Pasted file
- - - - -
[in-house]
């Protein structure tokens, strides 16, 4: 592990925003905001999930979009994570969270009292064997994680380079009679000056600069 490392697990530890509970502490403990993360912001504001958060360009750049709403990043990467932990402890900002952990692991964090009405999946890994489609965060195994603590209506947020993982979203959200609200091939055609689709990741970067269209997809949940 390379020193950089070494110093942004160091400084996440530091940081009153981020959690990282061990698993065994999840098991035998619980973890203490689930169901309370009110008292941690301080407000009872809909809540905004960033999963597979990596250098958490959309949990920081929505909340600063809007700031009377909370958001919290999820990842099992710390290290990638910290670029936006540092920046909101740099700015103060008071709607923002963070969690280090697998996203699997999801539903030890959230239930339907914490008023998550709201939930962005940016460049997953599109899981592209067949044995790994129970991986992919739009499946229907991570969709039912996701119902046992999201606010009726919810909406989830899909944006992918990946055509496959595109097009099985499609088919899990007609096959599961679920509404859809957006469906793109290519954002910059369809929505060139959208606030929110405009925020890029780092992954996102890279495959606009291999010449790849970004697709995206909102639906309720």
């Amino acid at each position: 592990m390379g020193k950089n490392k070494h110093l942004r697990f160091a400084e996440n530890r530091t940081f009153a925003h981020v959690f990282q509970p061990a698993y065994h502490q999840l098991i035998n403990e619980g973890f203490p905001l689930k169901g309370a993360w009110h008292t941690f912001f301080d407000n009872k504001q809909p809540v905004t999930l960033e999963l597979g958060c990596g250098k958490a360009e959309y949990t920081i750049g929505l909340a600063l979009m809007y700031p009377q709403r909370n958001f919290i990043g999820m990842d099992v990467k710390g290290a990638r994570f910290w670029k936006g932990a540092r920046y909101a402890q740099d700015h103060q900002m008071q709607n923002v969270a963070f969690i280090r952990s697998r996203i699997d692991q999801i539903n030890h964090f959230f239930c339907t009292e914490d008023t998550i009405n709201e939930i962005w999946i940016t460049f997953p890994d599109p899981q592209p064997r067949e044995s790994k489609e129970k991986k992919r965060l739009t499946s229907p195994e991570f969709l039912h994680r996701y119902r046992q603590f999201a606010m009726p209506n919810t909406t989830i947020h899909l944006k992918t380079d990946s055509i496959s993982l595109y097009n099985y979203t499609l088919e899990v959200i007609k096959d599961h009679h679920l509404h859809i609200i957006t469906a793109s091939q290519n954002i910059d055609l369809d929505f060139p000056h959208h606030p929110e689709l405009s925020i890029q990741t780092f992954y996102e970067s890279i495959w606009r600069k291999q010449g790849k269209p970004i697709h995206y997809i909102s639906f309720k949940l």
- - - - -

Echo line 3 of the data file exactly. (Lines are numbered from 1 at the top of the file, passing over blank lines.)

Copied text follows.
């Amino acid at each position: 592990m390379g020193k950089n490392k070494h110093l942004r697990f160091a400084e996440n530890r530091t940081f009153a925003h981020v959690f990282q509970p061990a698993y065994h502490q999840l098991i035998n403990e619980g973890f203490p905001l689930k169901g309370a993360w009110h008292t941690f912001f301080d407000n009872k504001q809909p809540v905004t999930l960033e999963l597979g958060c990596g250098k958490a360009e959309y949990t920081i750049g929505l909340a600063l979009m809007y700031p009377q709403r909370n958001f919290i990043g999820m990842d099992v990467k710390g290290a990638r994570f910290w670029k936006g932990a540092r920046y909101a402890q740099d700015h103060q900002m008071q709607n923002v969270a963070f969690i280090r952990s697998r996203i699997d692991q999801i539903n030890h964090f959230f239930c339907t009292e914490d008023t998550i009405n709201e939930i962005w999946i940016t460049f997953p890994d599109p899981q592209p064997r067949e044995s790994k489609e129970k991986k992919r965060l739009t499946s229907p195994e991570f969709l039912h994680r996701y119902r046992q603590f999201a606010m009726p209506n919810t909406t989830i947020h899909l944006k992918t380079d990946s055509i496959s993982l595109y097009n099985y979203t499609l088919e899990v959200i007609k096959d599961h009679h679920l509404h859809i609200i957006t469906a793109s091939q290519n954002i910059d055609l369809d929505f060139p000056h959208h606030p929110e689709l405009s925020i890029q990741t780092f992954y996102e970067s890279i495959w606009r600069k291999q010449g790849k269209p970004i697709h995206y997809i909102s639906f309720k949940l």